Josh Smith from the Atlanta Hawks is a hell of a dunker. In fact, the 6′ 9” small forward may now have the highest vertical in the NBA (41-inch). The 2005 Slam Dunk Champion had more dunks (101) last season (2006-2007) than Vince Carter (86), Shaquille O’Neil (83), Kobe Bryant (59) or Dwyane Wade (59)!
“I first learned how to dunk at age 13, going from seventh grade to eighth. I was going in for a layup and I kept rising, so I figured let’s keep going here, and I dunked it.” – Josh Smith
The 22 year old always had decent jumping ability, but that doesn’t mean he doesn’t work on it at all. Far from it! Just about every morning of the NBA off-season Smith heads down to the gym. There, he spends a lot of time on two things: lifting and plyometrics. Josh Smith’ jumping program has two essential elements, both of which focus on:
strength and quickness
The first part of the workout consists of Olympic-style weightlifting moves like the push press and hang clean, which combine traditional strengthening exercises with plyometric-like moves.
The second part is all about the plyometrics themselves. Plyometrics work the lengthening contraction of a muscle and then follow it quickly with a concentric contraction, which has particular benefits for basketball players looking to jump higher and more quickly.
If your legs are already strong enough (that means you have been training your legs for some time), you can add the following elements to your workout twice a week for the power and quickness you need to rise in the air for a dunk. If not, you first have to establish a basic leg strength to avoid injuries.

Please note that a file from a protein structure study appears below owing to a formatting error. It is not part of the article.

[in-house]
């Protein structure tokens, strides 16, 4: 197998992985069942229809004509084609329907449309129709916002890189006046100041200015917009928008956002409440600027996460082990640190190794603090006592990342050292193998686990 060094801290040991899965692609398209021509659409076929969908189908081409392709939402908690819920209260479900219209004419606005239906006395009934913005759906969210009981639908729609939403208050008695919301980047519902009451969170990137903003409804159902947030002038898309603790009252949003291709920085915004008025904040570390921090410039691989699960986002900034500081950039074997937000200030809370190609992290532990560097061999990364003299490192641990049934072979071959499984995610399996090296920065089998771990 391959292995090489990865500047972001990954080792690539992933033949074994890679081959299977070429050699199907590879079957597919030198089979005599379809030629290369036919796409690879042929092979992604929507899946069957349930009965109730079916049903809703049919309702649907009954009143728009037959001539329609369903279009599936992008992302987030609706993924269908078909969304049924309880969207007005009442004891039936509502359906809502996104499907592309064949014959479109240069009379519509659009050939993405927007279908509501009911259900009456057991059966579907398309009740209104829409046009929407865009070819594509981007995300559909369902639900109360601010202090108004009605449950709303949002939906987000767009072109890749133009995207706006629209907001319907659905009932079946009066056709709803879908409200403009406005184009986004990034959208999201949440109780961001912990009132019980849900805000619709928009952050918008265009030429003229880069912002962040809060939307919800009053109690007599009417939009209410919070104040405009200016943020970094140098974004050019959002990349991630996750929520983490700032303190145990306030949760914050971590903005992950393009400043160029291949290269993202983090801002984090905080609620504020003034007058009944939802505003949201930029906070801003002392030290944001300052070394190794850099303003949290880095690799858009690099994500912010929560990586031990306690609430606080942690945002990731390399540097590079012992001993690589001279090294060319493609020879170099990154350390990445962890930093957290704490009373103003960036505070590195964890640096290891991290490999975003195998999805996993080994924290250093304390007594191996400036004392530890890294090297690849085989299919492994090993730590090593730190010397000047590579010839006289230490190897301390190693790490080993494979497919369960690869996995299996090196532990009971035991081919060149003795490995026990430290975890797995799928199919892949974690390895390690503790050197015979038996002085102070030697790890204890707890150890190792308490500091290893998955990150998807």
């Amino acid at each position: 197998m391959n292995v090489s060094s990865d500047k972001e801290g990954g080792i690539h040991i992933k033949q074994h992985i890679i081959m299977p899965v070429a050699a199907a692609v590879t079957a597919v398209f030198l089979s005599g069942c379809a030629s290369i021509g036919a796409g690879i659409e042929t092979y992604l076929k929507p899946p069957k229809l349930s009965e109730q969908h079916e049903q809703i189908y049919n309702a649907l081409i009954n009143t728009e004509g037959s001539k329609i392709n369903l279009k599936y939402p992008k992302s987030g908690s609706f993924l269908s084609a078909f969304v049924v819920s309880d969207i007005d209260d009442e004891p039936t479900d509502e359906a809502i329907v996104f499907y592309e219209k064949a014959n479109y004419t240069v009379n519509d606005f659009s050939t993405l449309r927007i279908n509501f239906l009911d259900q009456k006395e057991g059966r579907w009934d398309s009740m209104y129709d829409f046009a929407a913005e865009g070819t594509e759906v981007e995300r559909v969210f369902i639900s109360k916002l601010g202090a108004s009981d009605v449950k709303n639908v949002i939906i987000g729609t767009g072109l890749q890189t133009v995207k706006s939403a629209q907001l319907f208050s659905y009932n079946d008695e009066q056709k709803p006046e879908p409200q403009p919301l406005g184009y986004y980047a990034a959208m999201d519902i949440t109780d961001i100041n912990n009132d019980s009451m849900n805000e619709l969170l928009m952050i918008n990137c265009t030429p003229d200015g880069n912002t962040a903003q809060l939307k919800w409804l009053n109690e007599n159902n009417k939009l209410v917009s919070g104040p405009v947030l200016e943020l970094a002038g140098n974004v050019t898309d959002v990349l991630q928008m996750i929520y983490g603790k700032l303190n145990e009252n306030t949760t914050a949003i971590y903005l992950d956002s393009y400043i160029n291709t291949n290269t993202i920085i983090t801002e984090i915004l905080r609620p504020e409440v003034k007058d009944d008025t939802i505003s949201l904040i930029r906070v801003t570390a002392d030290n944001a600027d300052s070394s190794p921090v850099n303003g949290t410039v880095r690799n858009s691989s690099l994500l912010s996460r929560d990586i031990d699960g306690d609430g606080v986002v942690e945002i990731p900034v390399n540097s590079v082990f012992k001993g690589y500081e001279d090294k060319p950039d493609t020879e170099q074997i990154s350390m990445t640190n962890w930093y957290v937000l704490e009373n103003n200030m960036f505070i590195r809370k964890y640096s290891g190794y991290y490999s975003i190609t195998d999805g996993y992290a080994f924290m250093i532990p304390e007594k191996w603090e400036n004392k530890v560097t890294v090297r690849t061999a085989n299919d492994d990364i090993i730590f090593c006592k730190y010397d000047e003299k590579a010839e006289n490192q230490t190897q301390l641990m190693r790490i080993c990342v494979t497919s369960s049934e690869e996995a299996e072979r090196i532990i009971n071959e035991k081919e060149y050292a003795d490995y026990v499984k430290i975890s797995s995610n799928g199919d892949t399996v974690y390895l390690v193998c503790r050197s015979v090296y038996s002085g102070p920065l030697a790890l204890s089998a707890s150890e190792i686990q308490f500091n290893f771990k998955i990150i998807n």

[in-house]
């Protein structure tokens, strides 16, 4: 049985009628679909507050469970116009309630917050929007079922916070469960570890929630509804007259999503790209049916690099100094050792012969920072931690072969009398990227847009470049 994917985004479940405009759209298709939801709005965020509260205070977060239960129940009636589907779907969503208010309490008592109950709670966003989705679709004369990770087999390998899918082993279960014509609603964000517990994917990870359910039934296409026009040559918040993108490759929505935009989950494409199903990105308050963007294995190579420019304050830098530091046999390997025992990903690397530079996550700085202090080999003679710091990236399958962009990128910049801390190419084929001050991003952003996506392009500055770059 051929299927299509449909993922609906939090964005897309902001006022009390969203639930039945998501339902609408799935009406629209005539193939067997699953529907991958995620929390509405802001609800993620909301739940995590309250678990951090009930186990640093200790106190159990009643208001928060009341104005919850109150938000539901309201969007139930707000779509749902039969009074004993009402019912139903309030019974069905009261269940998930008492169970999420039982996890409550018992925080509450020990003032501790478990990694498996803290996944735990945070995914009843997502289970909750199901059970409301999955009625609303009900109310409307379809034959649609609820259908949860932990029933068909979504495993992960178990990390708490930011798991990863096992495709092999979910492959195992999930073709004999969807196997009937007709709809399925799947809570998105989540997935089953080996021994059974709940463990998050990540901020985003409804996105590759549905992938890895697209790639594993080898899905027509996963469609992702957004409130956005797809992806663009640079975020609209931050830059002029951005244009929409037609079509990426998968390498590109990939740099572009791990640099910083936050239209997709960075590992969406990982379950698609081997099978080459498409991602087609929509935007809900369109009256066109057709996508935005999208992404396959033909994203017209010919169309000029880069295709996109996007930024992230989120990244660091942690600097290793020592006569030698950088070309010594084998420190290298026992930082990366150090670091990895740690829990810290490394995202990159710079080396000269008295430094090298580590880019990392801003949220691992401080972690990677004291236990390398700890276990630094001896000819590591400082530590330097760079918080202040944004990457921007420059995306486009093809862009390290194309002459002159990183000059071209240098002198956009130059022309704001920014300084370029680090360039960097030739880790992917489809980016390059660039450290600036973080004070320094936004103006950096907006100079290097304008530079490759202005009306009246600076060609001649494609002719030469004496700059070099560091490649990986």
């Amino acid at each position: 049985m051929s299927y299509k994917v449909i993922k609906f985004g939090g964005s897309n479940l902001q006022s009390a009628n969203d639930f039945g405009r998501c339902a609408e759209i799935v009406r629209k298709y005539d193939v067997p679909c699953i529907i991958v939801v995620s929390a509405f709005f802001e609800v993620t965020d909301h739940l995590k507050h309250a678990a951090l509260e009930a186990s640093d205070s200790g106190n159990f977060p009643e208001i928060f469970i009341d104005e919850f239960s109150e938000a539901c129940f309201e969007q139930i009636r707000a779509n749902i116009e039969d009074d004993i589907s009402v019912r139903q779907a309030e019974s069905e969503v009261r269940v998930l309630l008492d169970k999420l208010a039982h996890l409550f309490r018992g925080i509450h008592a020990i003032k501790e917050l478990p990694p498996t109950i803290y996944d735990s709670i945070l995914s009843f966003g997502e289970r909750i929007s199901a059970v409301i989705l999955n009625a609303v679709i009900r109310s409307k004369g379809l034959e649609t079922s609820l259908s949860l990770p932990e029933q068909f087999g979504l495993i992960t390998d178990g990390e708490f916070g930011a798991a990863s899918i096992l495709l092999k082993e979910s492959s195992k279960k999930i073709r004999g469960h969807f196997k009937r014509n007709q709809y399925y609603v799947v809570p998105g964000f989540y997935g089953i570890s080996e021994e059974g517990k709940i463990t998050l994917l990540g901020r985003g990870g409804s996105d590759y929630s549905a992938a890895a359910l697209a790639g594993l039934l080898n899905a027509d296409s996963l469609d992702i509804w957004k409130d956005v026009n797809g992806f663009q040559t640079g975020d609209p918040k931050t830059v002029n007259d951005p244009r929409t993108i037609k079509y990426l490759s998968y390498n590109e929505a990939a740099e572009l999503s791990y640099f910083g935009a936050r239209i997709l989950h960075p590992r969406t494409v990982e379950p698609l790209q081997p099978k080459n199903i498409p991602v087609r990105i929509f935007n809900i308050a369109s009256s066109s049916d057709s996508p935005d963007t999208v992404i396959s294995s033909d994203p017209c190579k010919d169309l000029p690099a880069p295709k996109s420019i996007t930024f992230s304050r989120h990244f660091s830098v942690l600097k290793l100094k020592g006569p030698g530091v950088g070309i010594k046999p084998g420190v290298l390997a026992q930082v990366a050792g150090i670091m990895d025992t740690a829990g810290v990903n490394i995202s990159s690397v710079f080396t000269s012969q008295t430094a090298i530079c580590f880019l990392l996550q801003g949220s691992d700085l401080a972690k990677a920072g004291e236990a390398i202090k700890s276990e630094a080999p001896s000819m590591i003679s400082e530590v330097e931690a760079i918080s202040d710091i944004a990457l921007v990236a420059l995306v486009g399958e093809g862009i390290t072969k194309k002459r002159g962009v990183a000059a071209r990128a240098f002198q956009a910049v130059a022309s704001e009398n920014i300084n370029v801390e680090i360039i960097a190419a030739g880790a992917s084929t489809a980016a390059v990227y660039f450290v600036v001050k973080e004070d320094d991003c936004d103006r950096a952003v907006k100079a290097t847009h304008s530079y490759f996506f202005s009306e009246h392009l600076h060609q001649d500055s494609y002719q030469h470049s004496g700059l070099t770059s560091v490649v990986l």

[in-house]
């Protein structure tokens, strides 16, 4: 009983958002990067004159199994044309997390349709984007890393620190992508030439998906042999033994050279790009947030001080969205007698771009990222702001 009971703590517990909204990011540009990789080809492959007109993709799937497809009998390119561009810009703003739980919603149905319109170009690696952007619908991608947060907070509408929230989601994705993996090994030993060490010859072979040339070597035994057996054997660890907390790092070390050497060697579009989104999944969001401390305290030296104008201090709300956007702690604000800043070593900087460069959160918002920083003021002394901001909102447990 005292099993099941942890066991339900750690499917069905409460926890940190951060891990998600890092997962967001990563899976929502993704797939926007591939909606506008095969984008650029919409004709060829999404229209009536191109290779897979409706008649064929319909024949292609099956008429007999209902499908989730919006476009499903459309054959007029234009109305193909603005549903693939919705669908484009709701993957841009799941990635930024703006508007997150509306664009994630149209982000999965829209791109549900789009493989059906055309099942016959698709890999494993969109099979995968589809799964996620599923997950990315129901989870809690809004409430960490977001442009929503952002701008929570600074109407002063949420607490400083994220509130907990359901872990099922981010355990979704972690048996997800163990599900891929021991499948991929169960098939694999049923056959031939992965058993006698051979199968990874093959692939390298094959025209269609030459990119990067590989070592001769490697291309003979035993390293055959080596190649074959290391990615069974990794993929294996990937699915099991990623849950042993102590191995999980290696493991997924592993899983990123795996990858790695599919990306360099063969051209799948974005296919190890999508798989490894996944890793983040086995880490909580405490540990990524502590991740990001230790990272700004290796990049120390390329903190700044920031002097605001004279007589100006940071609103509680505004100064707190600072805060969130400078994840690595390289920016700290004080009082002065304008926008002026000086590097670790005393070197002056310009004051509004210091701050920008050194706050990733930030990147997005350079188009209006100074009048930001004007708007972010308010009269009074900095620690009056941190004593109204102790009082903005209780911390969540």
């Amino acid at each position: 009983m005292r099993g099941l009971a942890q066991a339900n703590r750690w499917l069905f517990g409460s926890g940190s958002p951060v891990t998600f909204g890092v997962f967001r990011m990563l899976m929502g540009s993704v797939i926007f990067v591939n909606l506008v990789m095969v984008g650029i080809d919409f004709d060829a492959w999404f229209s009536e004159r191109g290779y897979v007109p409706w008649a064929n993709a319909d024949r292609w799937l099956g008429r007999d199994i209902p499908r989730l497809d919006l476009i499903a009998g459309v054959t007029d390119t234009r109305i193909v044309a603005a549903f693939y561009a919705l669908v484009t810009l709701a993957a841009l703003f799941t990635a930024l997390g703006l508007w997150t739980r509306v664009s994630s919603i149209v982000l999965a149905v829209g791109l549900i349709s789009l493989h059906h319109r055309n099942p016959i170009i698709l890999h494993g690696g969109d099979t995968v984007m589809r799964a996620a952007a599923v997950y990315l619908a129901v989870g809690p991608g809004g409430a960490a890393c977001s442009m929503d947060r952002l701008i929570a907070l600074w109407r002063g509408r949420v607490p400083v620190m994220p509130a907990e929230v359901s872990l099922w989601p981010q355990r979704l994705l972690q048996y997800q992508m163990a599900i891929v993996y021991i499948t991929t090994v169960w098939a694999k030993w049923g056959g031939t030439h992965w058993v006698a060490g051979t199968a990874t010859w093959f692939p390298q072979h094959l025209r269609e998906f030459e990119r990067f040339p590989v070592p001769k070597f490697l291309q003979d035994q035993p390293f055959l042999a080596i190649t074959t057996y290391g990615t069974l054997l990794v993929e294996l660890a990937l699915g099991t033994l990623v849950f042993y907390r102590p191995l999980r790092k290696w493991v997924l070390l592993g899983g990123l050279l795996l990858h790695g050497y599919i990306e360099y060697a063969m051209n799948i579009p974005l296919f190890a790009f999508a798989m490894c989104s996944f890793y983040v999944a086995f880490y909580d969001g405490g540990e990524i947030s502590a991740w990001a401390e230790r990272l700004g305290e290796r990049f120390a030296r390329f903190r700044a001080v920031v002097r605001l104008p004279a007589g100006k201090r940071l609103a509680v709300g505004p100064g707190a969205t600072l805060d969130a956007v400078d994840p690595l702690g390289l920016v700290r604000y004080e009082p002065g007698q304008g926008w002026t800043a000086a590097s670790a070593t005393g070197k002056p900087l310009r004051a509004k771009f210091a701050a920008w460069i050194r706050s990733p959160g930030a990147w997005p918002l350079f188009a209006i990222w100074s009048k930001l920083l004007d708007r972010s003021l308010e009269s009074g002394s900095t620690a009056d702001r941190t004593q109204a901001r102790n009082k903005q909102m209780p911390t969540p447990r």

Starting Position: barbell across the top of your back. Bend quickly at the knees and hips and then explode upward and push the barbell up. Take the barbell back to your shoulders and repeat the exercise for a maximum of 5 reps. Start with light weights and add weight later. Then do 5 sets of one or two reps.
Starting Position: bar above your knees, your torso at a 45-degree angle to the floor. Now pull the bar up along your body. Raise onto your toes and pull your body forward. Start with light weights and do 2 to 5 sets of five reps. You can add weight later and work to one rep per set.
For more exercises and crucial things to know about vertical jump (f.e. why often what you “don’t” do is more important then what you “do” do) please take a look at this page I strongly recommend: